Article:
You should enjoy this

Neil Gaiman Turns His Grad Speech Into ‘Good Art’
May 14, 2013

0:32 I got out into the world and wrote, and I became a better writer the more I wrote, and I wrote some more.

On the advice he got from horror writer Stephen King:
the most important piece of advice I was ever given, came in 1992 from Stephen King:
‘This is really wonderful, this is special. You should enjoy this. Just make a point of enjoying it.’

9:11 GAIMAN: And that feeling of just having created something, it’s a very, very real thing, that being able to look around and go, I’ve just improved the world by something that wasn’t there before

The old rules are crumbling and nobody knows what the new rules are. So make up your own rules.
18:43 Someone asked me recently how to do something she thought it was going to be difficult. In this case recording an audiobook.
I suggested she pretends that she is someone who could do it. No pretend to do it, but pretend she was someone who could. She put up a note to this effect on the studio wall and she said it helped.
So be wise, because the world needs more wisdom.
And if you cannot be wise, pretend to be someone who is wise and then just behave as they would.
[related: Shonda Rhimes]

Now go and make interesting mistakes. Make amazing mistakes, make glorious and fantastic mistakes. Break rules, leave the world more interesting …


Well, let’s assume he can do everything

Clues To Autism, Schizophrenia Emerge From Cerebellum Research
March 17, 2015·

“Putting together a puzzle of a face,” Sherman says, “he initially had put the eyes in the wrong place and then looked at my face and said, ‘Oh, no, your nose actually goes between your eyes.’ ”
But during that time doctors and developmental health experts still didn’t know why Jonathan was having so much trouble. And that turned out to be a good thing, says his father, Richard. “Not knowing what the diagnosis was we said, ‘Well, let’s assume he can do everything,’ ” he says.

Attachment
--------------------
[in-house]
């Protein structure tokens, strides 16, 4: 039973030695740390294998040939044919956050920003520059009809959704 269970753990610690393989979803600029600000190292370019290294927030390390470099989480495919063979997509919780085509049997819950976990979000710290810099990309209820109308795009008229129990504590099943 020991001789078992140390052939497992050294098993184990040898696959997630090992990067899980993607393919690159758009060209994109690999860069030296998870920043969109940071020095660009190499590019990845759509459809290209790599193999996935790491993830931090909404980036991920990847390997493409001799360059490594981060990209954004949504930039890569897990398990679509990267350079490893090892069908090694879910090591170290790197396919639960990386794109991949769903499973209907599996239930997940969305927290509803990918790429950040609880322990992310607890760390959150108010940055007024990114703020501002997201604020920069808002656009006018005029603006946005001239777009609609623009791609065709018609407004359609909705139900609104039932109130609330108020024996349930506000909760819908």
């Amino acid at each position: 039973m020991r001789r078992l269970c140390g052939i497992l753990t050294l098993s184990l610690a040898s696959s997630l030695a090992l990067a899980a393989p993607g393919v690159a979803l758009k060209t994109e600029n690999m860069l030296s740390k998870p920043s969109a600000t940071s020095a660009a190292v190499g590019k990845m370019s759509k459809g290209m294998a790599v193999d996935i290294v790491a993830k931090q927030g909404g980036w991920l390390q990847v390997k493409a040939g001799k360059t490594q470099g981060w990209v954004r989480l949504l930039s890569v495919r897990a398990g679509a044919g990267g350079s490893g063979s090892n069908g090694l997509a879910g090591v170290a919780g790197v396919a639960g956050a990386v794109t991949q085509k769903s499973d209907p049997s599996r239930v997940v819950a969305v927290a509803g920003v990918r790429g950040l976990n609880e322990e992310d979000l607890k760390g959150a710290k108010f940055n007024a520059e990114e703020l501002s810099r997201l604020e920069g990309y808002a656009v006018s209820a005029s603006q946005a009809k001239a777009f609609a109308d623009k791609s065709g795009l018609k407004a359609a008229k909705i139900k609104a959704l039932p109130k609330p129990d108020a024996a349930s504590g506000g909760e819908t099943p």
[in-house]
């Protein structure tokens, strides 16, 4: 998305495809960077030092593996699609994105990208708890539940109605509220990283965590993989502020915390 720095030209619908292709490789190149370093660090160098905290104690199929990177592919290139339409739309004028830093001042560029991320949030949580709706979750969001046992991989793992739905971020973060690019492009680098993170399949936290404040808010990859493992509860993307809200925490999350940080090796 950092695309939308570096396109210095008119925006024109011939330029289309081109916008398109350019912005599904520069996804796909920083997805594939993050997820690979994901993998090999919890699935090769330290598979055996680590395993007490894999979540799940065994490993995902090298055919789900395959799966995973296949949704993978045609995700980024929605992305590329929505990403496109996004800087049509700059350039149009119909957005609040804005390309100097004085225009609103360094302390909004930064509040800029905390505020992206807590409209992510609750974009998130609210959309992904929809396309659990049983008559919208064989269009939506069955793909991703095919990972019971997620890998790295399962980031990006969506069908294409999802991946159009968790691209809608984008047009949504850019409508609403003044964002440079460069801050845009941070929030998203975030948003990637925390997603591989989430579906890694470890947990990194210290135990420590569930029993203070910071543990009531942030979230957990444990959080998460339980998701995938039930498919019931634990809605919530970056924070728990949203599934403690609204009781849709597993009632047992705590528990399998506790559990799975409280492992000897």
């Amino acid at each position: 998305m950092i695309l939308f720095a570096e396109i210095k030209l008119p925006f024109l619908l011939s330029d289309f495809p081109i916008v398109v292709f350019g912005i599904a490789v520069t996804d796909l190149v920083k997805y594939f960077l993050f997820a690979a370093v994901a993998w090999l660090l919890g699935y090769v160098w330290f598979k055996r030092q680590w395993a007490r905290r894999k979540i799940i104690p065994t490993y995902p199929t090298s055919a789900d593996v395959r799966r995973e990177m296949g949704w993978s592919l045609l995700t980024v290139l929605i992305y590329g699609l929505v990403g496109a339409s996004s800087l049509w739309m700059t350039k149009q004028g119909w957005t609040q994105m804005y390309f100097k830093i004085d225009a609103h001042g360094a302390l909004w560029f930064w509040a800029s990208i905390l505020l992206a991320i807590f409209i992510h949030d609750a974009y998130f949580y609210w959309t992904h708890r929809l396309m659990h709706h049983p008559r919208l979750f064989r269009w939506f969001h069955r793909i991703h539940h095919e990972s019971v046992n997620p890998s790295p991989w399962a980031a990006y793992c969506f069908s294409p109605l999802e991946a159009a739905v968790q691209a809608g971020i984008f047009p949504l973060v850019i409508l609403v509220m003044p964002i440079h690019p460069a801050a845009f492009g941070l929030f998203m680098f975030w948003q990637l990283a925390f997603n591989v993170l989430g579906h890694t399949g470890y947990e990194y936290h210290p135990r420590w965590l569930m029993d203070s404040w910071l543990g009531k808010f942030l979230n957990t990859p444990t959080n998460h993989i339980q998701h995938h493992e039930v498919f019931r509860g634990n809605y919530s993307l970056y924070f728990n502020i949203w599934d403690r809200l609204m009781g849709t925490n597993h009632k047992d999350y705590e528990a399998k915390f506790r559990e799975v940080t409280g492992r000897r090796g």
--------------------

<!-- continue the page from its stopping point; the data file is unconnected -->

I’m trying to beat cancer for the fifth time

“I’m trying to beat cancer for the fifth time. The first time was in 1997, and the doctor told me that I’d only live for six months. I’ve had it in my armpit, my knee, my back, and twice in my groin. Life keeps throwing me curveballs. I keep hitting them.”
July 8, 2015
Humans of New York


We all need our Heroes

The Hero in Medicine
Michael Radetsky, MD
JAMA. May 5, 2015;313(17):1715.

We all need our heroes.

I am nearing the end of my career in medicine. Like others who reach this professional milestone, I have mixed feelings about my doctoring life. At the beginning I was in love with the nobility of the profession. Now I am not so sure. Enthusiasm in medicine often fades with advancing age. Intense clinical practice fosters isolation. Long hours monopolize time. The repetitive patterns of illness blunt the sense of discovery and dull the edge of motivation. Professional satisfaction has not fully compensated for a waning sense of wonder. Now more than ever I am in need of inspiration. And so, as always, I turn to my hero.

… In a profession that contains many personal risks, too often we feel alone. Other physicians often will not help; family and friends often cannot help. So when I struggle with dark emotions, when I feel insufficient to the task, when I feel disoriented, as I do now, I look to my hero for guidance.

Family Health History: The Case for Better Tools
Brandon M. Welch, MS, PhD1; Willard Dere, MD2; Joshua D. Schiffman, MD3,4
JAMA. May 5, 2015;313(17):1711-1712
This Viewpoint discusses the importance of the family health history and the need for novel family history tools in the changing health care environment.

Continued Progress Against Hepatitis C Infection
Hari Conjeevaram, MD
JAMA. May 5, 2015;313(17):1716-1717

Ramelteon for Prevention of Delirium in Hospitalized Older Patients
Stany M. T. Perkisas, MD; Maurits F. J. Vandewoude, MD
JAMA. 2015;313(17):1745-1746.

Anatomic Nomenclature
Albert C. Eycleshymer, B.S., M.D., Ph.D.
JAMA. 2015;313(17):1760.
On the various structures of the human body there has piled up such a mass of technical terms that the science of anatomy staggers beneath its own terminology.